One of the interesting stories regarding that terrible Mark Regnerus study on gay parenting is a lawsuit filed by John Becker against the University of Central Florida over their refusal to comply with an open records request for documents on how the study came to be published. Becker has a report on how that case is going at Bilerico.
The study was published in a journal called Social Science Research, which is privately owned by a company called Elsevier but run by a UCF professor using UCF resources. The university has refused to turn over emails between Dr. James Wright, the UCF professor and editor of the journal, and Regnerus along with other documents related to its publishing. They claim all that stuff belongs to Elsevier and are therefore not subject to open records requests.
As I wrote last week, the main goal of both UCF and Elsevier, the company that publishes SSR, is to put distance between the journal and the University of Central Florida. They argue that the journal is a part of Elsevier, and that Elsevier, as a private company, is not subject to the state’s strict open records law.
My attorney, Andrea Flynn Mogensen, pointed out that the evidence to the contrary is overwhelming: the journal’s editorial offices were housed exclusively at UCF and nowhere else; the university granted UCF use of its computers, servers, pass-through networks, email addresses, and office supplies; and the university awarded full assistantships and tuition waivers to grad students to work solely on the journal. Under Florida law, university boards of trustees are only allowed to issue tuition waivers “for purposes that support and enhance the mission of the university.”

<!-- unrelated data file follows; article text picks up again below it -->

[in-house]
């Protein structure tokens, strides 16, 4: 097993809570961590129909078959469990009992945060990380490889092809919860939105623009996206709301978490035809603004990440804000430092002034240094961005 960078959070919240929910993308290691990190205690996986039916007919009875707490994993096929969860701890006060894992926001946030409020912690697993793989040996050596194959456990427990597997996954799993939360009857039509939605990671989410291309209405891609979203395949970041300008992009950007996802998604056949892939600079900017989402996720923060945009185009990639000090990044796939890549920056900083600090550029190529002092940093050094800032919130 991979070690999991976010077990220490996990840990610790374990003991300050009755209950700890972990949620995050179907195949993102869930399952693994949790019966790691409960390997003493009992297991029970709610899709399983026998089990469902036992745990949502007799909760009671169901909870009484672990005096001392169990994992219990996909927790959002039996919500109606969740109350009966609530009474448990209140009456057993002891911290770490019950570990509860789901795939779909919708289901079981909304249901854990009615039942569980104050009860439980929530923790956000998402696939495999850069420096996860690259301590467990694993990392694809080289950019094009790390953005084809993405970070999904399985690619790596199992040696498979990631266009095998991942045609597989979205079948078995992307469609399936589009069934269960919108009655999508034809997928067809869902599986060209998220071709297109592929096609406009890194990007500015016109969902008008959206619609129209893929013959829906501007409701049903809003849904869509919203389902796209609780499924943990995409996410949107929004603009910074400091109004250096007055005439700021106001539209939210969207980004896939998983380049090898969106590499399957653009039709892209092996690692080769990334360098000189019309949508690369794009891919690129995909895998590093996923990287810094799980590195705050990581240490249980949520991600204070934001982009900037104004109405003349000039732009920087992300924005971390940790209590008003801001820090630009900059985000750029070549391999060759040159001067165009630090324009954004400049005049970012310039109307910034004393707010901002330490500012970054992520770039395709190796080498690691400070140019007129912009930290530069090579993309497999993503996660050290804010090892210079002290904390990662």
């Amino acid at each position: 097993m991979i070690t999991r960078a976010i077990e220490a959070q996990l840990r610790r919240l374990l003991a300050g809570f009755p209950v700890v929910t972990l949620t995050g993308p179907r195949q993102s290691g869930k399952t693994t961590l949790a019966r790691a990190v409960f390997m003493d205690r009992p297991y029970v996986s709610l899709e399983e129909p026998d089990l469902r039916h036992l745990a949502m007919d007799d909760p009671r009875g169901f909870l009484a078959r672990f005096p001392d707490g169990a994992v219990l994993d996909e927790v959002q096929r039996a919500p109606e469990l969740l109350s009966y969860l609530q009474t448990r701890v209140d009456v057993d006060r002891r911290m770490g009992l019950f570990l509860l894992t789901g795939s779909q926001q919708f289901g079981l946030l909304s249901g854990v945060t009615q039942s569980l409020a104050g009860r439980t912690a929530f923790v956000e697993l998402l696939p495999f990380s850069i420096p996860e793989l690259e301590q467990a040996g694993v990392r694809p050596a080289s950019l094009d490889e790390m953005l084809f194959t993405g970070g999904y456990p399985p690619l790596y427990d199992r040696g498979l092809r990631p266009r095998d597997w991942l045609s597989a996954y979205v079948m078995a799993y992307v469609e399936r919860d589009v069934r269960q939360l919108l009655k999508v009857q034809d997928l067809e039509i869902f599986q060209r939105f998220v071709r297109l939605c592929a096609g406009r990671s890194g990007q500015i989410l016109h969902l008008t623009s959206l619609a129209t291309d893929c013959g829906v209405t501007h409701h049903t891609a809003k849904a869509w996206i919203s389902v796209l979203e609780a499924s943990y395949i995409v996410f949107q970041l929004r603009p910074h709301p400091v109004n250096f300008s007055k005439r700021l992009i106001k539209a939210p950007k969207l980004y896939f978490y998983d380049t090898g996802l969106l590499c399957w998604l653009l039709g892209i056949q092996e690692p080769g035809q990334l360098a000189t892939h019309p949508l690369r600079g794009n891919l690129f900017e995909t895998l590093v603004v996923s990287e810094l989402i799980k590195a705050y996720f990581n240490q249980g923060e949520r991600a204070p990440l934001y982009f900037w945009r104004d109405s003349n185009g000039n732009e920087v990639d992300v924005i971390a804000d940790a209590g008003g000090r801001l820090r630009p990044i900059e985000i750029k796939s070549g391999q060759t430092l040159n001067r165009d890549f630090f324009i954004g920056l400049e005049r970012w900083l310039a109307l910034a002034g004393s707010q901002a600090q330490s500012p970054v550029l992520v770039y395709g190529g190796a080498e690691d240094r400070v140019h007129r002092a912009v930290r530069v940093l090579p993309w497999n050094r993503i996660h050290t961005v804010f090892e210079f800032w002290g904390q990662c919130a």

Further, Mogensen argued that the evidence shows that in his initial employment negotiations with UCF, Dr. Wright insisted on a reduced teaching load so he could continue with his journal business, because it was critical to the mission of the university. Wright also submitted journal-related travel expenses to the university for reimbursement, and his work on the journal was used to justify tenure, promotions, and awards from UCF.
Elsevier claimed that the records I seek are their property, since they publish the SSR journal. However, Mogensen responded that the records at issue were not produced by Elsevier, but at UCF, by UCF employees — and that at all times, they have remained in the possession of UCF.
Elsevier pointed out that Dr. Wright had signed a confidentiality agreement with Elsevier relating to his job as Social Science Research editor, but Mogensen countered by citing NCAA v. Associated Press, a 2009 case where Florida’s First District Court of Appeals ruled that confidentiality agreements between government employees and private companies do not overrule the state’s sunshine law.
“‘A public record cannot be transformed into a private record merely because an agent of the government has promised that it will be kept private,'” Mogensen said, reading from the decision. “I would add,” she continued, “a public record cannot be transformed into a private record because a private agency expects it to be so… despite [UCF’s] self-serving statements to the contrary, these records are public records.”
It will be interesting to see how this case ends up. I suspect Becker is right, that the details of how this study came to be published and what the peer review was like will reveal some very interesting things.